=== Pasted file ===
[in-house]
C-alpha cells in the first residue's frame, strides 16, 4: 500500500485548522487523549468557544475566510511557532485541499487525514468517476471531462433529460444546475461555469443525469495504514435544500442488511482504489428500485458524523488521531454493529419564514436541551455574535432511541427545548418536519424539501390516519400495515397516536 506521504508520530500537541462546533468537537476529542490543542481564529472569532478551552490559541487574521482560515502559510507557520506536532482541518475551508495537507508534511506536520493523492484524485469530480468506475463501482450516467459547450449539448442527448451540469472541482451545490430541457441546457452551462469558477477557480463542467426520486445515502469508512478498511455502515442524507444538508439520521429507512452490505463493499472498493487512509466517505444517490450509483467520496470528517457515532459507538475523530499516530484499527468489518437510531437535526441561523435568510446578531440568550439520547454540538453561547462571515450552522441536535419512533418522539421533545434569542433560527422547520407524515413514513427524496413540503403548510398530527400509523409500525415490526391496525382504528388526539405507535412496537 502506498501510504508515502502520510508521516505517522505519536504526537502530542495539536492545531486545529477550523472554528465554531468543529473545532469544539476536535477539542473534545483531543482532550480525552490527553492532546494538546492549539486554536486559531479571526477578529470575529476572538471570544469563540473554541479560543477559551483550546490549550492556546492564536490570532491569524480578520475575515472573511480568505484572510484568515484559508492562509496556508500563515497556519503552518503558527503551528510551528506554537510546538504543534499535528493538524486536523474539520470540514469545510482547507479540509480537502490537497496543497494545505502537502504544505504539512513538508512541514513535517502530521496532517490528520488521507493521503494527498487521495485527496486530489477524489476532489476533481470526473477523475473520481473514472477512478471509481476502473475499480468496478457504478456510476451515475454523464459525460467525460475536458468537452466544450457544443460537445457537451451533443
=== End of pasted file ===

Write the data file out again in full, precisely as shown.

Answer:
[in-house]
C-alpha cells in the first residue's frame, strides 16, 4: 500500500485548522487523549468557544475566510511557532485541499487525514468517476471531462433529460444546475461555469443525469495504514435544500442488511482504489428500485458524523488521531454493529419564514436541551455574535432511541427545548418536519424539501390516519400495515397516536 506521504508520530500537541462546533468537537476529542490543542481564529472569532478551552490559541487574521482560515502559510507557520506536532482541518475551508495537507508534511506536520493523492484524485469530480468506475463501482450516467459547450449539448442527448451540469472541482451545490430541457441546457452551462469558477477557480463542467426520486445515502469508512478498511455502515442524507444538508439520521429507512452490505463493499472498493487512509466517505444517490450509483467520496470528517457515532459507538475523530499516530484499527468489518437510531437535526441561523435568510446578531440568550439520547454540538453561547462571515450552522441536535419512533418522539421533545434569542433560527422547520407524515413514513427524496413540503403548510398530527400509523409500525415490526391496525382504528388526539405507535412496537 502506498501510504508515502502520510508521516505517522505519536504526537502530542495539536492545531486545529477550523472554528465554531468543529473545532469544539476536535477539542473534545483531543482532550480525552490527553492532546494538546492549539486554536486559531479571526477578529470575529476572538471570544469563540473554541479560543477559551483550546490549550492556546492564536490570532491569524480578520475575515472573511480568505484572510484568515484559508492562509496556508500563515497556519503552518503558527503551528510551528506554537510546538504543534499535528493538524486536523474539520470540514469545510482547507479540509480537502490537497496543497494545505502537502504544505504539512513538508512541514513535517502530521496532517490528520488521507493521503494527498487521495485527496486530489477524489476532489476533481470526473477523475473520481473514472477512478471509481476502473475499480468496478457504478456510476451515475454523464459525460467525460475536458468537452466544450457544443460537445457537451451533443